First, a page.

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JavaScript Introduction Free Code Camp's Learn to Code Blog: 25 Free Resources for New JavaScript Developers We asked our campers to share their favorite free resources for new JavaScript developers on Camper News. The list includes some time-tested books as well as podcasts and videos you may not have heard of yet. Books Speaking JavaScript by Axel Rauschmayer was written to help programmers learn JavaScript quickly and properly, and also to deepen your existing skills and/or look up specific topics. Exploring ES6 covers ECMAScript 6 in great detail, but is structured so that you can also quickly get an overview if you want to. What is Code? Podcasts JavaScript Jabber is a weekly podcast about JavaScript, including Node.js, Front-End Technologies, Careers, Teams and more. This Developer's Life delves into different aspects of the life of developers. The CodeNewbie Podcast is podcast with stories from people on their coding journey. Videos Level Up Tuts born out of the need for better instructional documentation. DevTips features weekly videos on the subject of web design and development.

Tout JavaScript La référence javascript Tout JavaScript.com vous propose sur cette interface ergonomique et conviviale, plus de 230 fiches détaillant précisément les objets javascript , leurs propriétés et leurs méthodes . , les fonctions natives et les mots de structures sont regroupés dans le répertoire Mots_clefs. Naviguez simplement dans l'arborescence des objets dans le menu de gauche. Quand vous lancez une fiche, l'arborescence du menu s'ouvre à la position de l'objet sélectionné. Cette référence javascript, développée et écrite pour Tout JavaScript.com, est en constante évolution. Erreur ?] Accès rapide : window, document, Array, RegExp, Math, Image, navigator...

Leaflet - a modern, lightweight JavaScript library for interactive maps by CloudMade jQuery Fundamentals :: JavaScript Basics jQuery is built on top of JavaScript, a rich and expressive language in its own right. This section covers the basic concepts of JavaScript, as well as some frequent pitfalls for people who have not used JavaScript before. While it will be of particular value to people with no programming experience, even people who have used other programming languages may benefit from learning about some of the peculiarities of JavaScript. Here's a simple JavaScript program that adds a message to the page: In the above example, we use a function called log. You can try running this program by clicking the and it will copy the code to the built-in editor automatically. It's OK if you don't understand everything that's going on in this program; in the rest of this section, we'll talk about variables, functions, and several other building blocks of JavaScript. A comment about comments Comments can be a useful tool for explaining what's happening in a piece of code. The building blocks of JavaScript Objects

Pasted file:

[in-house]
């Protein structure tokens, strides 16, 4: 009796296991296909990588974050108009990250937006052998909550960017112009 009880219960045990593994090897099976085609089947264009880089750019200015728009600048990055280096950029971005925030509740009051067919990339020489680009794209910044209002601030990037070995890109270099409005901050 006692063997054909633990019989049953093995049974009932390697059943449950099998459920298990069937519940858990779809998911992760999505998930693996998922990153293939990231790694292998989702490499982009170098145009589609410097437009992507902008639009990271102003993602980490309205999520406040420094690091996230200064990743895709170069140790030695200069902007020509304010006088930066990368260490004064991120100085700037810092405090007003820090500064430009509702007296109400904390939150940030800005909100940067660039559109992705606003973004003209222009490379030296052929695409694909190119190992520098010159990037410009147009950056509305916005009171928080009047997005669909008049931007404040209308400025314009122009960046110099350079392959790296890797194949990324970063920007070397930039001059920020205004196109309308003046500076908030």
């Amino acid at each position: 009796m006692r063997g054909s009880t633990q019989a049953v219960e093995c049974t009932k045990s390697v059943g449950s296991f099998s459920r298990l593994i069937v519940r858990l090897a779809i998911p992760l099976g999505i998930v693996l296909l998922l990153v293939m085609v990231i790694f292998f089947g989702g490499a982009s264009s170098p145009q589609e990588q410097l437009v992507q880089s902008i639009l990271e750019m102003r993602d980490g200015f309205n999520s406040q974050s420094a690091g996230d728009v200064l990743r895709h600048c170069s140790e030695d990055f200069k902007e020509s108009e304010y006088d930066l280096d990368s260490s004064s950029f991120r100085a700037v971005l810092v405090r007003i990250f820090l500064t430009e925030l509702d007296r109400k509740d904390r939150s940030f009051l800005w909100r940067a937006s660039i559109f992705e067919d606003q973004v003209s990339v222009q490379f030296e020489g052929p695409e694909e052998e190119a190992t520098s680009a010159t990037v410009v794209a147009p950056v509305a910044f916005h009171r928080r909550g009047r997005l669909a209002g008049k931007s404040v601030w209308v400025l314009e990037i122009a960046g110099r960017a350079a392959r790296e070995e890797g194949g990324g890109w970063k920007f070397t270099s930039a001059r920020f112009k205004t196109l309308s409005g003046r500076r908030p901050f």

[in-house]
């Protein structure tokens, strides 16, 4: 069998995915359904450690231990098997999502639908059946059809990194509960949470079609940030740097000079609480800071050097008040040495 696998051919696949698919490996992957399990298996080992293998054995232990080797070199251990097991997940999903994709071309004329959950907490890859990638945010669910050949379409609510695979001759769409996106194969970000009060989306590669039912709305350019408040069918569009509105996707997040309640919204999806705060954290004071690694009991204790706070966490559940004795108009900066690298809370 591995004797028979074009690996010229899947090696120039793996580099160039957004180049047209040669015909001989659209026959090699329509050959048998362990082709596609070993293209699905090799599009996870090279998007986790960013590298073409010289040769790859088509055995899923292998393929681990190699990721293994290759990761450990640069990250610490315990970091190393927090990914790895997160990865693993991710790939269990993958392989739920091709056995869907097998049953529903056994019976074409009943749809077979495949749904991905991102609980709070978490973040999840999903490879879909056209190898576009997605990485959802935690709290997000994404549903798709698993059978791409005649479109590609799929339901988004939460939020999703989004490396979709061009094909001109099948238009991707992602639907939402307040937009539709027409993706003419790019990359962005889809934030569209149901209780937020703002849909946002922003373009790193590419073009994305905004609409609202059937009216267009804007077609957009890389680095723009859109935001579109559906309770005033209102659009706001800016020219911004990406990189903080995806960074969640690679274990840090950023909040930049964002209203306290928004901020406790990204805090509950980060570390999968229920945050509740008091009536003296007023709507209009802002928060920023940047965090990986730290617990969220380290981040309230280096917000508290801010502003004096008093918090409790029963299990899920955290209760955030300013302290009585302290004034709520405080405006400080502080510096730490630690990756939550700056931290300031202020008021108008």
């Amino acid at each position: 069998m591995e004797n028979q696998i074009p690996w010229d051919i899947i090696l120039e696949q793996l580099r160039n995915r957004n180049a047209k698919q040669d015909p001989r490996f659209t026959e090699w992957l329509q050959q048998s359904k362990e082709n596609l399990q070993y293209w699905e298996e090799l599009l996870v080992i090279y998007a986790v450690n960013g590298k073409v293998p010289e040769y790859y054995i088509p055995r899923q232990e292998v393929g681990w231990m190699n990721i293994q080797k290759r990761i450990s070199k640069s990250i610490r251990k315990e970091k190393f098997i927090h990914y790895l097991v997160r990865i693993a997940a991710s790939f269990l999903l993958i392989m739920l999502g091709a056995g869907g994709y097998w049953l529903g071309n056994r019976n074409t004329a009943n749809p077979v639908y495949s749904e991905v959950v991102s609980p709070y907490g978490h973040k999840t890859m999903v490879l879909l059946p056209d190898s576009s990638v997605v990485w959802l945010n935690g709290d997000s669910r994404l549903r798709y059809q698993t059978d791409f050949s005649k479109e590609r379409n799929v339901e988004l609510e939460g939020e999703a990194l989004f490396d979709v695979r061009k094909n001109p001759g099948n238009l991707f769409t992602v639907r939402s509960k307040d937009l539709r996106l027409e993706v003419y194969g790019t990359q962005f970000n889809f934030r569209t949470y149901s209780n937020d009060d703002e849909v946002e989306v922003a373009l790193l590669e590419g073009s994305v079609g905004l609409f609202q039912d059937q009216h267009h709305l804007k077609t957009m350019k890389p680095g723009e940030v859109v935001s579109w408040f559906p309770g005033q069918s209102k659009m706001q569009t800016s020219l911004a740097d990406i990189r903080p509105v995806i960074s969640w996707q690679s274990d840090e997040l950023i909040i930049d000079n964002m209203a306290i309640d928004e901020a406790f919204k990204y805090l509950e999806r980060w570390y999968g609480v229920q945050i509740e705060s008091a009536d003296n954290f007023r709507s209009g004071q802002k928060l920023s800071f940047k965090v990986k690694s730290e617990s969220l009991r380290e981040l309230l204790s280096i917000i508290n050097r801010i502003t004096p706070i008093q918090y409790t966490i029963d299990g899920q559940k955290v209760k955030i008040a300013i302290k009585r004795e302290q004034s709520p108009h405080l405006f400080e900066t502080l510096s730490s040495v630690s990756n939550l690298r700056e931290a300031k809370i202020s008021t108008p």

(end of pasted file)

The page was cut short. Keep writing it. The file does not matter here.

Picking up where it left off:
Detecting keystrokes Page last changed today iCab doesn't support the key events at all. Many thanks to Hallvord Steen for his summary of the key events in Windows browsers; his page saved me quite a bit of work. Detecting the user's keystrokes turns out to be a rather specialised branch of event handling. The first problem is that there is no standard for key events; the specification says: An event module designed for use with keyboard input devices will be included in a later version of the DOM specification. As we all know, browser vendors start experimenting when there's no official standard, and these experiments, though occasionally useful, also cause incompatibilities. In addition, there are a few important differences between the keydown and keyup events on one hand, and the keypress event on the other. Finally, there are important differences between Windows and Mac. The two properties are keyCode and charCode. Explorer and Opera do not support charCode. Let's start with a simple example.

Eloquent JavaScript — The Annotated Version | Watch and Code™ This is an annotated version of the second edition of Eloquent JavaScript by Marijn Haverbeke, which is licensed under a Creative Commons attribution-noncommercial license. First a big thank you to Marijn Haverbeke for writing Eloquent JavaScript and distributing it for free. Like so many others, this was one of the first books that I used to learn programming and JavaScript. Why we need this: I've heard from too many people that the first few chapters have been smooth and then the middle to later chapters have been a struggle. I started by just adding a few helpful notes to the text. That's when I knew I had something on my hands. With a volunteer project like this, the only thing that keeps me going is knowing that people are actually reading the book. Thanks!

Aptana: The Web IDE

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